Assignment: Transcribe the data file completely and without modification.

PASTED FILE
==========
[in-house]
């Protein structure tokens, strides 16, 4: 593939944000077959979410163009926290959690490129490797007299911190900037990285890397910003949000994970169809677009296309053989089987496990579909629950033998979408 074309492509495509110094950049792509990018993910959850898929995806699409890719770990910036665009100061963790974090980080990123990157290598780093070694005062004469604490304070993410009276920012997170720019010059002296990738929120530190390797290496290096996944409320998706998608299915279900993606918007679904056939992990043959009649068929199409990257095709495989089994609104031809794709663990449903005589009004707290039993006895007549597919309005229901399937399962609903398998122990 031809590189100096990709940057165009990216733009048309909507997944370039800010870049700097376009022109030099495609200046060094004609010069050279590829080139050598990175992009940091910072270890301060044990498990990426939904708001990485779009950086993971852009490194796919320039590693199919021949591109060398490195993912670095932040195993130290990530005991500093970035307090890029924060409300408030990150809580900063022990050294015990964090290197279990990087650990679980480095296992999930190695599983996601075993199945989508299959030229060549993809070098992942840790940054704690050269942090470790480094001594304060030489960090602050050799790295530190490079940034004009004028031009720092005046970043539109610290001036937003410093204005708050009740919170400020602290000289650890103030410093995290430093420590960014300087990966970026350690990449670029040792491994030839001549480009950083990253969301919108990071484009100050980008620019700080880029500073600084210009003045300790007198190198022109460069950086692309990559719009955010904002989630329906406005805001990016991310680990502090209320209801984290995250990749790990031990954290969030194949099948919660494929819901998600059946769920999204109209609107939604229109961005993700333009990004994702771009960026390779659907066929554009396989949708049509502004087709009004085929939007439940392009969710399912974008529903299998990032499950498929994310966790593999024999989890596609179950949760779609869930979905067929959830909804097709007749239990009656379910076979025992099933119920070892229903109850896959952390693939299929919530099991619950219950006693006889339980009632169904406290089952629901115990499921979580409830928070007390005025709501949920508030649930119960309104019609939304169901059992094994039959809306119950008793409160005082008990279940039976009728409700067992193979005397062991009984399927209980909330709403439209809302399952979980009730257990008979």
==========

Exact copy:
[in-house]
């Protein structure tokens, strides 16, 4: 593939944000077959979410163009926290959690490129490797007299911190900037990285890397910003949000994970169809677009296309053989089987496990579909629950033998979408 074309492509495509110094950049792509990018993910959850898929995806699409890719770990910036665009100061963790974090980080990123990157290598780093070694005062004469604490304070993410009276920012997170720019010059002296990738929120530190390797290496290096996944409320998706998608299915279900993606918007679904056939992990043959009649068929199409990257095709495989089994609104031809794709663990449903005589009004707290039993006895007549597919309005229901399937399962609903398998122990 031809590189100096990709940057165009990216733009048309909507997944370039800010870049700097376009022109030099495609200046060094004609010069050279590829080139050598990175992009940091910072270890301060044990498990990426939904708001990485779009950086993971852009490194796919320039590693199919021949591109060398490195993912670095932040195993130290990530005991500093970035307090890029924060409300408030990150809580900063022990050294015990964090290197279990990087650990679980480095296992999930190695599983996601075993199945989508299959030229060549993809070098992942840790940054704690050269942090470790480094001594304060030489960090602050050799790295530190490079940034004009004028031009720092005046970043539109610290001036937003410093204005708050009740919170400020602290000289650890103030410093995290430093420590960014300087990966970026350690990449670029040792491994030839001549480009950083990253969301919108990071484009100050980008620019700080880029500073600084210009003045300790007198190198022109460069950086692309990559719009955010904002989630329906406005805001990016991310680990502090209320209801984290995250990749790990031990954290969030194949099948919660494929819901998600059946769920999204109209609107939604229109961005993700333009990004994702771009960026390779659907066929554009396989949708049509502004087709009004085929939007439940392009969710399912974008529903299998990032499950498929994310966790593999024999989890596609179950949760779609869930979905067929959830909804097709007749239990009656379910076979025992099933119920070892229903109850896959952390693939299929919530099991619950219950006693006889339980009632169904406290089952629901115990499921979580409830928070007390005025709501949920508030649930119960309104019609939304169901059992094994039959809306119950008793409160005082008990279940039976009728409700067992193979005397062991009984399927209980909330709403439209809302399952979980009730257990008979």